Thanks to Ronald Reagan, when madmen like Kim Jong-un threaten to attack us with “merciless strikes,” we can do something about it. March 23 is the 34th anniversary of President Reagan’s televised speech to the nation in which he announced the Strategic Defense Initiative, his vision to make the world safe from nuclear weapons by building missile defenses. If we had not started then, we would not have defenses now. Reagan didn’t call it “Star Wars.” It was Senator Ted Kennedy, who took the title from the now iconic 1977 space opera, suggesting the president’s idea was pure science fiction.
Thirty-four years later and missile defense is now an operating component of the nation’s defenses. That’s good, because missile defenses are needed as part of a comprehensive strategy for dealing with unpredictable leaders like the lunatic from North Korea and for dealing with other threats as well.
For those who are not defense wonks, here is a slice of popular culture to get you up to speed on the how and why of missile defense. We have made movie lists before on the dangers of nuclear war and the Cold War. But here to mark the anniversary is a special list of films for those interested in the history of hitting a bullet with a bullet—the story of shooting down nuclear weapons before they go boom.
6. Things to Come (1936)
Even before we knew nuclear weapons could be the end of us all, Hollywood starting making films about it. This 1936 classic based on an H.G. Wells novel offered a big hint. After a decades-long war that uses weapons that seem strangely like atomic bombs, scientists lead the way in trying to rebuild civilization. For its time, the special effects were cutting-edge and the art design and lighting are still mesmerizing. Many scoffed that the film seemed unimaginably unrealistic. Few thought that a year later, after 60 million people died in World War II and mushroom clouds sprouted over Hiroshima and Nagasaki.
An American military journalist sent to Berlin to cover the Potsdam Conference (negotiations between Truman, Churchill, and Stalin to wrap up World War II) is drawn into a murder investigation. The backdrop of this film noir is the outbreak of the Cold War. At Potsdam, Truman casually mentioned that the U.S. planned to use the atomic bomb against Japan, not knowing that Stalin’s spies had followed the U.S. program all along and the Soviets were super serious about building a nuclear missile arsenal of their own.
Hitting cinemas as the Cold War got particularly heated and the fear of nuclear war spread to main streets around the world, this film hit a nerve with audiences worldwide. A cinematic effort that started as a short documentary on the horrors of atomic warfare and the bombing of Hiroshima evolved into this unusual movie portraying the aftermath of an affair between a French actress filming an anti-nuclear war film and a married architect. Each offers different perceptions on the devastating attack and dangers of a nuclear future.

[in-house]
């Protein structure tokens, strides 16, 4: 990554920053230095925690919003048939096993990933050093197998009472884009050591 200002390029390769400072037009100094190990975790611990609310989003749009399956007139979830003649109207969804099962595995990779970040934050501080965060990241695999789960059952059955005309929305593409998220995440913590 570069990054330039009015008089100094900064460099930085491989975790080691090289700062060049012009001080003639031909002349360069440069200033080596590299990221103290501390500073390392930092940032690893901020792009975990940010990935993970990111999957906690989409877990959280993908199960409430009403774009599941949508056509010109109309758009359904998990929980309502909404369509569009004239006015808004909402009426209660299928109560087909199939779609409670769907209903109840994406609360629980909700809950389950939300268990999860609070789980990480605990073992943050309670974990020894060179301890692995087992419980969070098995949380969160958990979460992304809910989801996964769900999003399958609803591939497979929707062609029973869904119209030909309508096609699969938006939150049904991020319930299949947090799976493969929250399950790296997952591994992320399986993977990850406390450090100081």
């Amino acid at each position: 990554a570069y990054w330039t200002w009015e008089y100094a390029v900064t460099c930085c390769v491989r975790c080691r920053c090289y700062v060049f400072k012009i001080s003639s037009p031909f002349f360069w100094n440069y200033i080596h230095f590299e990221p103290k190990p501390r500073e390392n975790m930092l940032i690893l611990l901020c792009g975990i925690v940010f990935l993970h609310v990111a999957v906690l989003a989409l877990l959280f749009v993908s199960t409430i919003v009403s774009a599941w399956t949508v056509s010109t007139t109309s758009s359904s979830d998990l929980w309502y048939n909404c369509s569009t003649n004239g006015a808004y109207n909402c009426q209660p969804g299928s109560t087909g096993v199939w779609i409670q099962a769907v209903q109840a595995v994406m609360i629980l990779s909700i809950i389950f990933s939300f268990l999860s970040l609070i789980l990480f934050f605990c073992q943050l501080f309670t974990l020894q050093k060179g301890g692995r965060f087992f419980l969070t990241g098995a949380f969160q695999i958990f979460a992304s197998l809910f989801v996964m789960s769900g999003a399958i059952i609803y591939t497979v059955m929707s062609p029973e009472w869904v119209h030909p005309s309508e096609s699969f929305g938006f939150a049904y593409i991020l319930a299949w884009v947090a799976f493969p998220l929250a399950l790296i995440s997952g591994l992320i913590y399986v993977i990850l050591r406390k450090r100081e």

Not knowing the collapse of the Soviet Union was around the corner, in the 1980s people wanted to do more to prevent nuclear war than just threatening mutual assured destruction—where if either side started a war everybody died. This was one of several films and television mini-series that popped up during the Reagan era on the nuclear war outbreak theme. The docu-drama tells the story of a showdown between the U.S. and the Soviet Union that leads to the big one. The movie was made more realistic with cameos from actual reporters like Eric Sevareid of CBS and public figures such as Newt Gingrich. The imagination of filmmakers paralleled real life. Most famously, in the 1983 NATO Able Archer exercise. Worried that Reagan might actually start a nuclear war, the Soviets organized an early-warning intelligence effort to detect signs of a pre-emptive American attack. There was confusion in the Kremlin over whether the NATO exercise was just practice or the start of World War III.
Rather than starting a nuclear war, Reagan was obsessed about making atomic war impossible, a topic covered in Paul Lettow’s Ronald Reagan and his Quest to Abolish Nuclear Weapons. Reagan’s idea was that missile defenses would make nuclear weapons useless. Others had other ideas, arguing against missile defense and instead suggesting the U.S. should lead the way in reducing its nuclear arsenal and then other nuclear powers would follow suit. That was the notion in this highly touted documentary. One person took the argument seriously—Barack Obama. He made the road to zero the centerpiece of his nuclear policy. Needless to say, the road to zero was a road to nowhere. Nuclear weapons are as dangerous a threat as ever.
Putting missile defense back at the center of efforts to protect Americans against nuclear threats is the subject of this documentary produced by The Heritage Foundation. Thirty-three minutes is the longest time it would take a ballistic missile fired anywhere in the world to reach the United States. Once a missile is in the air, whether by intent or by accident, there is no practical alternative—other than missile defense—to prevent a lot of people from going up in smoke. Today there is a strong argument that America needs missile defenses more than ever.